For what seems like the past four off-seasons, the New Orleans Saints have faced a handful of issues that threaten to derail what the franchise has built.
Coach Sean Payton comes up as a candidate for one or more job openings. The Saints, known for the fiscal irresponsibility, get into some sort of new salary cap hell. Or there’s a situation with QB Drew Brees’s contract that paralyzes the team and whatever moves the Saints may make that offseason and beyond.
It’s been 12 years of the Brees/Payton marriage, and even though it’s seen some rocky times—especially the last three seasons, with identical 7–9 records—it remains in tact. But for how much longer? Since winning Super Bowl XLIV, the Saints have two playoff wins in five postseason games. Is it reasonable to think this season may be the Saints’ last good season with Payton and Brees?
First and foremost, it should be noted that even though Brees is entering his age-38 season, there’s not much sign of his play diminishing. Surely his arm would get weaker as the season goes along, but he hasn’t played January football since he was 34 so it’s difficult to assess. Brees is likely a season and a half away from catching Peyton Manning for first place on the all-time passing yards list, and the Saints have been in the top six of the league in passing yards since he got to New Orleans (and top 10 in points in eight of his 11 seasons.)
Just before the start of the 2016 regular season, Brees and the Saints struck a deal that amounted to a one-year contract extension that would run $24.25 million in ’17 but with $18 million in dead cap money for ’18. It’s the same kind of can-kicking the Saints have played the past several off-seasons with Brees’s contract, hoping that they won’t have to pay the piper until after he’s left town or retired with the team in full rebuild mode.
“I plan on playing [the contract] out and just allowing things to take form and take shape here for next year,” Brees said in January, according to the NOLA.com, “and putting my absolute best effort to help us win a division championship and then a world championship.”
Heading into 2017, how do the pieces around Brees look? Even though the Saints traded away speedster Brandin Cooks, Michael Thomas appears ready to take over No. 1-receiver duties while Ted Ginn Jr. has the speed to replace Cooks. It’s unclear how many touches Adrian Peterson will get in New Orleans’ backfield, but the combination of the best running back of the decade with Mark Ingram makes for a formidable ground game.
And the Cooks’ trade allowed the Saints to get cornerback Marshon Lattimore in the first round to help one of the most consistently bad defenses of the past three seasons. That’s where the rainbow ends for these Saints, though.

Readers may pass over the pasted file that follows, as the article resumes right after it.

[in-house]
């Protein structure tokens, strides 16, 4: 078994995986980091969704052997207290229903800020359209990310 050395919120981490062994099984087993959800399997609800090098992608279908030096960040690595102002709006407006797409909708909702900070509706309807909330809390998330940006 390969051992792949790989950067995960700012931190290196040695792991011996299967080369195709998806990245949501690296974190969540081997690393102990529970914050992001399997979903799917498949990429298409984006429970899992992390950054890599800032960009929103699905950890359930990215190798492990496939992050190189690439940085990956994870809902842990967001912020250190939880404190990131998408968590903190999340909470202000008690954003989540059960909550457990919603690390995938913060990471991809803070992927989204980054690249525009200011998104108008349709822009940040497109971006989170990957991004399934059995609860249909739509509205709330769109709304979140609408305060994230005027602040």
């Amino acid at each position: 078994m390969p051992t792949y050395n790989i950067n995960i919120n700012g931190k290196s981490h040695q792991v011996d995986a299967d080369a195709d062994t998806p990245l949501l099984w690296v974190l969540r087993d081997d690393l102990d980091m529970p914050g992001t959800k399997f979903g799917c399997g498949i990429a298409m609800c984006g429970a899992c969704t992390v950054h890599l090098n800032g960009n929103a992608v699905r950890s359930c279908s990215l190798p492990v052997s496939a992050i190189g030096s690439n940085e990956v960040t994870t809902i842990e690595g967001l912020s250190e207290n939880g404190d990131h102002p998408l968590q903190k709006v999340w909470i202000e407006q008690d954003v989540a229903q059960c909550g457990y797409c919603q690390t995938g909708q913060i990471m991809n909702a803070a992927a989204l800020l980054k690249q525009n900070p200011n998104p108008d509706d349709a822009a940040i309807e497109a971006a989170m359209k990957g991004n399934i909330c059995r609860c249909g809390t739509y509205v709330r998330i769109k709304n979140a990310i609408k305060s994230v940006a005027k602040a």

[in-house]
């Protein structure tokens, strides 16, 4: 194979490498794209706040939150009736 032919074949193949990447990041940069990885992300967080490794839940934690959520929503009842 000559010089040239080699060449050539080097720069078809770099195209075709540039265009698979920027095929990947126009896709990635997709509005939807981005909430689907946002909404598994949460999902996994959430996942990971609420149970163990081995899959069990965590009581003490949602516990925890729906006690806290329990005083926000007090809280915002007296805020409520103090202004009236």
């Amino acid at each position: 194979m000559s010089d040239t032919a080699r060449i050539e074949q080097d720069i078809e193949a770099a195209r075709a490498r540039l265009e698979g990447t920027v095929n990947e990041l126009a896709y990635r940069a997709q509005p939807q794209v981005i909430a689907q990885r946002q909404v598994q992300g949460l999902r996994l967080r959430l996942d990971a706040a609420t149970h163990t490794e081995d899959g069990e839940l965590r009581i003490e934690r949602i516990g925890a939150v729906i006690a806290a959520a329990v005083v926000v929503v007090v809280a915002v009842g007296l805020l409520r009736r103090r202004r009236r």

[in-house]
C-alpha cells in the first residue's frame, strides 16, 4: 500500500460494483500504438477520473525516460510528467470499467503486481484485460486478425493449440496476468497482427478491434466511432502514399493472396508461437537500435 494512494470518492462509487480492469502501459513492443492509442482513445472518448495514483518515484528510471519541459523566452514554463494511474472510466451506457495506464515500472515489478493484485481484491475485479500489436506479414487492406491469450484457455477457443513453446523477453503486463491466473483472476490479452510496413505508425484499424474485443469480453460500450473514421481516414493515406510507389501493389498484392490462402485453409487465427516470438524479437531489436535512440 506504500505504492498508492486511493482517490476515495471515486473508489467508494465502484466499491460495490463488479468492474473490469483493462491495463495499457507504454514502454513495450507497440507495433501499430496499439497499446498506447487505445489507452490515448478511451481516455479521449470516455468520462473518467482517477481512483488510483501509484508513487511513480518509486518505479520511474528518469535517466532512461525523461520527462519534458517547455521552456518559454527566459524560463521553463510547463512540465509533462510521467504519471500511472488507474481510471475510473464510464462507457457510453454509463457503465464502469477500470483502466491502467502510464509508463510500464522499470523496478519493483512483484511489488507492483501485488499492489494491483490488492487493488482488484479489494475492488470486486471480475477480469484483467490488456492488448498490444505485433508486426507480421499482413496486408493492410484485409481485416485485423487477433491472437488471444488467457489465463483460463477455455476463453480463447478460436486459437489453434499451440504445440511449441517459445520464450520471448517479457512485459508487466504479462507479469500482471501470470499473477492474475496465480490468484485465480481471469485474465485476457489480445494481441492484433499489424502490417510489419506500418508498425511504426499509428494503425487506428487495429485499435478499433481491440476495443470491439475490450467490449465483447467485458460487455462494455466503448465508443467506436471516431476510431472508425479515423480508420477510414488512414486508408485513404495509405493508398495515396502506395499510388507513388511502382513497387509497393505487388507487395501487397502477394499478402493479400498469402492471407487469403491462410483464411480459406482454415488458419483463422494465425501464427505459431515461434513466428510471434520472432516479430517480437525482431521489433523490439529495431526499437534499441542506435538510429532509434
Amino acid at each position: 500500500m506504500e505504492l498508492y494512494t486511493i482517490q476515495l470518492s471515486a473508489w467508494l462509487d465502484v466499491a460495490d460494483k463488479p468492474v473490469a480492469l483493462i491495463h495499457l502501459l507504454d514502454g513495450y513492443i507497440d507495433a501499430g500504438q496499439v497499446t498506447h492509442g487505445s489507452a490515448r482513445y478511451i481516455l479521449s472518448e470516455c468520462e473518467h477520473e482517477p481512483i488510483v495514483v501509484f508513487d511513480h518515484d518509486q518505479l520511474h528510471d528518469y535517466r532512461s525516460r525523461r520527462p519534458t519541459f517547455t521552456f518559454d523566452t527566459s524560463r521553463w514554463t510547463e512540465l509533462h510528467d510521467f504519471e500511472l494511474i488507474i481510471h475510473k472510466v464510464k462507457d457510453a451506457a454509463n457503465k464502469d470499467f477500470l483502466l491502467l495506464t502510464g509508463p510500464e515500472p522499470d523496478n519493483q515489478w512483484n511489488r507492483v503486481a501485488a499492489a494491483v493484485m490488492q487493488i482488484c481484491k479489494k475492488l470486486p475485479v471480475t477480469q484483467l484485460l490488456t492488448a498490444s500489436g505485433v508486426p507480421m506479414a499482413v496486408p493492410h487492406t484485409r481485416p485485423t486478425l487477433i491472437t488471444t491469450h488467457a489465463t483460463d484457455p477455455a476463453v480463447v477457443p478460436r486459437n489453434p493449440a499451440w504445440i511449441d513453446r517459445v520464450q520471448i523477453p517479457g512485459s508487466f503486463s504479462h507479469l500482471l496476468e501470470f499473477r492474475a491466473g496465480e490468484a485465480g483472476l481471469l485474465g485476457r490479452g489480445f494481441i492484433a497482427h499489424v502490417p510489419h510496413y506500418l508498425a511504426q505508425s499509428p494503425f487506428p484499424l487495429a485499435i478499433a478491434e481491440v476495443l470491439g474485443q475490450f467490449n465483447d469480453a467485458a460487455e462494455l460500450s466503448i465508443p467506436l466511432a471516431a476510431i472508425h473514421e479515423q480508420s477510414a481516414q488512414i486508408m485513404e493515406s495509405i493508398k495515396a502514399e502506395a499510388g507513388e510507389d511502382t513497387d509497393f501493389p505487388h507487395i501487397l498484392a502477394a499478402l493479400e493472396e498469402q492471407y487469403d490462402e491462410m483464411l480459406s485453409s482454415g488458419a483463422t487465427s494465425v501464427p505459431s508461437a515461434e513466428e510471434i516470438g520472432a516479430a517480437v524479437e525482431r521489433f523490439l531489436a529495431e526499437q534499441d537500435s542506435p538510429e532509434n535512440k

Center Max Unger underwent foot surgery for a Lisfranc injury and won’t be available until at least Week 3 of the preseason. Left tackle Terron Armstead tore his labrum this month and will be unavailable for half of the regular season, leaving veteran tackle Khalif Barnes to protect Brees’ blindside. The two most important offensive line positions likely won’t be in harmony to start the season.
There’s also the matter of defensive tackle Nick Fairley’s heart condition that landed him on the non-football injury list this week and will leave his football career in jeopardy. He’s coming off a career-high 6.5-sack season and would have created a fearsome interior with second-year tackle Sheldon Rankins.
So do these injuries, recent failures and the potential for Brees’ free agency spell the end for the Saints as we know them? For all the doom and gloom of the past two paragraphs, probably not.
An unrestricted free agent in 2018, Brees could be the first franchise quarterback to hit the market since Peyton Manning in ’12. Derek Carr is set for his payday of about $25 million per season, and next offseason will see the likes of Matt Stafford and Kirk Cousins getting $25 million-plus-per-year (not to mention possible new contracts for Aaron Rodgers and Tom Brady). Any deal for Brees will have to begin at $25 million per year.
But take into consideration—the Saints can’t be ready to move on from Brees. Garrett Grayson, a third-round pick in 2015, has yet to throw a pass in an NFL game. Chase Daniel has thrown three passes in the past two years. There is no heir apparent to Brees in New Orleans.
This season could be another disappointing one for the Saints—especially in a division with the past two NFC champions and a surging Buccaneers squad—but no matter the outcome, there should still be hope for “next year” when “next year” arrives.